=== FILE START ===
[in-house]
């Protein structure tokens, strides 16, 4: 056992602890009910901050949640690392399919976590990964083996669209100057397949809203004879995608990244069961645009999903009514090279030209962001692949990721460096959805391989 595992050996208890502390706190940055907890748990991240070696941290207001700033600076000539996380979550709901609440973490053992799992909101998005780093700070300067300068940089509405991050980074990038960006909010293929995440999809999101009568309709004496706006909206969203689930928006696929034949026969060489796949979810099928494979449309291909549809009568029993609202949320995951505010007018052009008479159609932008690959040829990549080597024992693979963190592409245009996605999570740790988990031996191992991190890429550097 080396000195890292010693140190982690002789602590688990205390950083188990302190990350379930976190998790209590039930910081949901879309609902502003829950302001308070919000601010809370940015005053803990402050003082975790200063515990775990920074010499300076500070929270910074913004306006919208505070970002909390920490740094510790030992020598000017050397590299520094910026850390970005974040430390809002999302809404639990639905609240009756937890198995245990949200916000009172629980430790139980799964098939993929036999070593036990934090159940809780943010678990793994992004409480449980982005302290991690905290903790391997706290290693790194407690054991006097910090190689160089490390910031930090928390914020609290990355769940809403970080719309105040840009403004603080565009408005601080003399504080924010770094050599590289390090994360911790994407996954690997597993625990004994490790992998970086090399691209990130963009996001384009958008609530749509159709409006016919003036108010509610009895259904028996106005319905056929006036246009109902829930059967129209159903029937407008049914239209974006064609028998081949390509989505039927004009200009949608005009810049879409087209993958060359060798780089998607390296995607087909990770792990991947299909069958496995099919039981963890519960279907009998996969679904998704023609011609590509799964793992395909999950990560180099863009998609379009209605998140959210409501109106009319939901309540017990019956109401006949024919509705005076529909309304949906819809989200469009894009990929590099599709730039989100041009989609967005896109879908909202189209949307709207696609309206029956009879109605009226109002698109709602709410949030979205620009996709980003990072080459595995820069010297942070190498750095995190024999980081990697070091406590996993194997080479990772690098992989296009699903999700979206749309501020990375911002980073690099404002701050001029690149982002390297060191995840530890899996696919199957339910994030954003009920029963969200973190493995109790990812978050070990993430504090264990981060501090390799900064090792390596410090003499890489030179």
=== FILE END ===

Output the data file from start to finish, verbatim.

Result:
[in-house]
């Protein structure tokens, strides 16, 4: 056992602890009910901050949640690392399919976590990964083996669209100057397949809203004879995608990244069961645009999903009514090279030209962001692949990721460096959805391989 595992050996208890502390706190940055907890748990991240070696941290207001700033600076000539996380979550709901609440973490053992799992909101998005780093700070300067300068940089509405991050980074990038960006909010293929995440999809999101009568309709004496706006909206969203689930928006696929034949026969060489796949979810099928494979449309291909549809009568029993609202949320995951505010007018052009008479159609932008690959040829990549080597024992693979963190592409245009996605999570740790988990031996191992991190890429550097 080396000195890292010693140190982690002789602590688990205390950083188990302190990350379930976190998790209590039930910081949901879309609902502003829950302001308070919000601010809370940015005053803990402050003082975790200063515990775990920074010499300076500070929270910074913004306006919208505070970002909390920490740094510790030992020598000017050397590299520094910026850390970005974040430390809002999302809404639990639905609240009756937890198995245990949200916000009172629980430790139980799964098939993929036999070593036990934090159940809780943010678990793994992004409480449980982005302290991690905290903790391997706290290693790194407690054991006097910090190689160089490390910031930090928390914020609290990355769940809403970080719309105040840009403004603080565009408005601080003399504080924010770094050599590289390090994360911790994407996954690997597993625990004994490790992998970086090399691209990130963009996001384009958008609530749509159709409006016919003036108010509610009895259904028996106005319905056929006036246009109902829930059967129209159903029937407008049914239209974006064609028998081949390509989505039927004009200009949608005009810049879409087209993958060359060798780089998607390296995607087909990770792990991947299909069958496995099919039981963890519960279907009998996969679904998704023609011609590509799964793992395909999950990560180099863009998609379009209605998140959210409501109106009319939901309540017990019956109401006949024919509705005076529909309304949906819809989200469009894009990929590099599709730039989100041009989609967005896109879908909202189209949307709207696609309206029956009879109605009226109002698109709602709410949030979205620009996709980003990072080459595995820069010297942070190498750095995190024999980081990697070091406590996993194997080479990772690098992989296009699903999700979206749309501020990375911002980073690099404002701050001029690149982002390297060191995840530890899996696919199957339910994030954003009920029963969200973190493995109790990812978050070990993430504090264990981060501090390799900064090792390596410090003499890489030179």